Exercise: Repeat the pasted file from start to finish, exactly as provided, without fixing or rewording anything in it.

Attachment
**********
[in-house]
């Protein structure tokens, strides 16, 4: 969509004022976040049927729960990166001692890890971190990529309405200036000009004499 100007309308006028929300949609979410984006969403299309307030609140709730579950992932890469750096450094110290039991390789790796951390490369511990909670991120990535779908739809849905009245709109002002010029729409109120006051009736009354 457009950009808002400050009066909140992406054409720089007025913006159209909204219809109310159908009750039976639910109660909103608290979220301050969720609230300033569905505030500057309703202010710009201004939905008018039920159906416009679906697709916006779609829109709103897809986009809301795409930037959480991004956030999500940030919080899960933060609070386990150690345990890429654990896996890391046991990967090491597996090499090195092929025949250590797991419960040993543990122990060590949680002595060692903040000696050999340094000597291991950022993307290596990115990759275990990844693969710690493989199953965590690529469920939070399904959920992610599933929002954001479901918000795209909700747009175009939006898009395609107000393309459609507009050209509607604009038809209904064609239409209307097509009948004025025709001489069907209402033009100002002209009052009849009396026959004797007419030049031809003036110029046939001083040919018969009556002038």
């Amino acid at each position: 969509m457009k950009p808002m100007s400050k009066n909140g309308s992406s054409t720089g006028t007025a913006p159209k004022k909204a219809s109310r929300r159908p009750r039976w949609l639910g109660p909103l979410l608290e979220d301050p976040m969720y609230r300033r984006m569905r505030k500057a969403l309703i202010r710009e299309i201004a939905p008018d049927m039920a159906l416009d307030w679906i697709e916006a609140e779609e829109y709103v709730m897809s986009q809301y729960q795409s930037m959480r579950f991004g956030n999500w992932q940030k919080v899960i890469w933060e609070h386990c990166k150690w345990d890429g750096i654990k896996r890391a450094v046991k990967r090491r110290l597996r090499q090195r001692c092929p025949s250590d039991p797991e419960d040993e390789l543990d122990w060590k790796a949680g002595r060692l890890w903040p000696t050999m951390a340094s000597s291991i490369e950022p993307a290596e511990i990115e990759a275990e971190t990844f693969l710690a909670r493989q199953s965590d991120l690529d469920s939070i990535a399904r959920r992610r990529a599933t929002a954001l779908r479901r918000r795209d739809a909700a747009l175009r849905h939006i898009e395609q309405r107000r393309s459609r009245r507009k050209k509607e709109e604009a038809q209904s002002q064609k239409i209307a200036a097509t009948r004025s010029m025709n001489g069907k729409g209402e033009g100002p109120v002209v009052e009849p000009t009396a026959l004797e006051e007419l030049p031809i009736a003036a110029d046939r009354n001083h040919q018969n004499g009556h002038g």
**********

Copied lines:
[in-house]
């Protein structure tokens, strides 16, 4: 969509004022976040049927729960990166001692890890971190990529309405200036000009004499 100007309308006028929300949609979410984006969403299309307030609140709730579950992932890469750096450094110290039991390789790796951390490369511990909670991120990535779908739809849905009245709109002002010029729409109120006051009736009354 457009950009808002400050009066909140992406054409720089007025913006159209909204219809109310159908009750039976639910109660909103608290979220301050969720609230300033569905505030500057309703202010710009201004939905008018039920159906416009679906697709916006779609829109709103897809986009809301795409930037959480991004956030999500940030919080899960933060609070386990150690345990890429654990896996890391046991990967090491597996090499090195092929025949250590797991419960040993543990122990060590949680002595060692903040000696050999340094000597291991950022993307290596990115990759275990990844693969710690493989199953965590690529469920939070399904959920992610599933929002954001479901918000795209909700747009175009939006898009395609107000393309459609507009050209509607604009038809209904064609239409209307097509009948004025025709001489069907209402033009100002002209009052009849009396026959004797007419030049031809003036110029046939001083040919018969009556002038």
């Amino acid at each position: 969509m457009k950009p808002m100007s400050k009066n909140g309308s992406s054409t720089g006028t007025a913006p159209k004022k909204a219809s109310r929300r159908p009750r039976w949609l639910g109660p909103l979410l608290e979220d301050p976040m969720y609230r300033r984006m569905r505030k500057a969403l309703i202010r710009e299309i201004a939905p008018d049927m039920a159906l416009d307030w679906i697709e916006a609140e779609e829109y709103v709730m897809s986009q809301y729960q795409s930037m959480r579950f991004g956030n999500w992932q940030k919080v899960i890469w933060e609070h386990c990166k150690w345990d890429g750096i654990k896996r890391a450094v046991k990967r090491r110290l597996r090499q090195r001692c092929p025949s250590d039991p797991e419960d040993e390789l543990d122990w060590k790796a949680g002595r060692l890890w903040p000696t050999m951390a340094s000597s291991i490369e950022p993307a290596e511990i990115e990759a275990e971190t990844f693969l710690a909670r493989q199953s965590d991120l690529d469920s939070i990535a399904r959920r992610r990529a599933t929002a954001l779908r479901r918000r795209d739809a909700a747009l175009r849905h939006i898009e395609q309405r107000r393309s459609r009245r507009k050209k509607e709109e604009a038809q209904s002002q064609k239409i209307a200036a097509t009948r004025s010029m025709n001489g069907k729409g209402e033009g100002p109120v002209v009052e009849p000009t009396a026959l004797e006051e007419l030049p031809i009736a003036a110029d046939r009354n001083h040919q018969n004499g009556h002038g």